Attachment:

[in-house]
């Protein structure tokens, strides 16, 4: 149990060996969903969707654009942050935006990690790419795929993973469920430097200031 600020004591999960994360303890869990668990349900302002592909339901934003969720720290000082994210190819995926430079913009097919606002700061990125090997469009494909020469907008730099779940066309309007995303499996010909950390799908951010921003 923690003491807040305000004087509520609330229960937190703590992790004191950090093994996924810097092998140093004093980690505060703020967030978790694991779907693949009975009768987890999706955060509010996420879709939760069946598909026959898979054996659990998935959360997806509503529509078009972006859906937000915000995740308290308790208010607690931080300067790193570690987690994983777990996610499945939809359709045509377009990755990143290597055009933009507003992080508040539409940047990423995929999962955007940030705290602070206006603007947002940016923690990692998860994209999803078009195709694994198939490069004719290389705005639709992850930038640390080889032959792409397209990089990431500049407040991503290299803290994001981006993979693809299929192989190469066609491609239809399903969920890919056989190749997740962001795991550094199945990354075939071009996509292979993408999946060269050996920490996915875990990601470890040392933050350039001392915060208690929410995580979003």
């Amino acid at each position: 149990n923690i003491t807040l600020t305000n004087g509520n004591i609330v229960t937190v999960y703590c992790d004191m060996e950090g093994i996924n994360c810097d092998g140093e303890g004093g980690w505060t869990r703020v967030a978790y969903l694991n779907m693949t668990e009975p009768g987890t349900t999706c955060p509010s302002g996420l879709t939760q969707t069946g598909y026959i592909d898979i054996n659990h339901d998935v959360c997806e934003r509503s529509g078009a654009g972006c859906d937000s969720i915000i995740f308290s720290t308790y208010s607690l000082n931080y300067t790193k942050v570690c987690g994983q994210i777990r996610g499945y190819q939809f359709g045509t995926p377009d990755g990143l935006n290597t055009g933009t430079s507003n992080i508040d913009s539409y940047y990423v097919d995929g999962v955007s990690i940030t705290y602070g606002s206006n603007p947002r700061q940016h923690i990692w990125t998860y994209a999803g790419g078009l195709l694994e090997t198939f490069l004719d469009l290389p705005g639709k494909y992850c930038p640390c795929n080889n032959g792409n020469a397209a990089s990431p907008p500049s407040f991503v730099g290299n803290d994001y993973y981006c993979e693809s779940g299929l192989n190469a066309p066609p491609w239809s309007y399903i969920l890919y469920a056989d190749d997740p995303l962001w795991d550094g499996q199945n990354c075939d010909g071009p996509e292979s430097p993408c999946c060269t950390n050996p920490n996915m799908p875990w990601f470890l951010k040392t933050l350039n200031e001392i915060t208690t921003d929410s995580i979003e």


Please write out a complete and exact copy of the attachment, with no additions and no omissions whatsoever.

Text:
[in-house]
């Protein structure tokens, strides 16, 4: 149990060996969903969707654009942050935006990690790419795929993973469920430097200031 600020004591999960994360303890869990668990349900302002592909339901934003969720720290000082994210190819995926430079913009097919606002700061990125090997469009494909020469907008730099779940066309309007995303499996010909950390799908951010921003 923690003491807040305000004087509520609330229960937190703590992790004191950090093994996924810097092998140093004093980690505060703020967030978790694991779907693949009975009768987890999706955060509010996420879709939760069946598909026959898979054996659990998935959360997806509503529509078009972006859906937000915000995740308290308790208010607690931080300067790193570690987690994983777990996610499945939809359709045509377009990755990143290597055009933009507003992080508040539409940047990423995929999962955007940030705290602070206006603007947002940016923690990692998860994209999803078009195709694994198939490069004719290389705005639709992850930038640390080889032959792409397209990089990431500049407040991503290299803290994001981006993979693809299929192989190469066609491609239809399903969920890919056989190749997740962001795991550094199945990354075939071009996509292979993408999946060269050996920490996915875990990601470890040392933050350039001392915060208690929410995580979003």
């Amino acid at each position: 149990n923690i003491t807040l600020t305000n004087g509520n004591i609330v229960t937190v999960y703590c992790d004191m060996e950090g093994i996924n994360c810097d092998g140093e303890g004093g980690w505060t869990r703020v967030a978790y969903l694991n779907m693949t668990e009975p009768g987890t349900t999706c955060p509010s302002g996420l879709t939760q969707t069946g598909y026959i592909d898979i054996n659990h339901d998935v959360c997806e934003r509503s529509g078009a654009g972006c859906d937000s969720i915000i995740f308290s720290t308790y208010s607690l000082n931080y300067t790193k942050v570690c987690g994983q994210i777990r996610g499945y190819q939809f359709g045509t995926p377009d990755g990143l935006n290597t055009g933009t430079s507003n992080i508040d913009s539409y940047y990423v097919d995929g999962v955007s990690i940030t705290y602070g606002s206006n603007p947002r700061q940016h923690i990692w990125t998860y994209a999803g790419g078009l195709l694994e090997t198939f490069l004719d469009l290389p705005g639709k494909y992850c930038p640390c795929n080889n032959g792409n020469a397209a990089s990431p907008p500049s407040f991503v730099g290299n803290d994001y993973y981006c993979e693809s779940g299929l192989n190469a066309p066609p491609w239809s309007y399903i969920l890919y469920a056989d190749d997740p995303l962001w795991d550094g499996q199945n990354c075939d010909g071009p996509e292979s430097p993408c999946c060269t950390n050996p920490n996915m799908p875990w990601f470890l951010k040392t933050l350039n200031e001392i915060t208690t921003d929410s995580i979003e």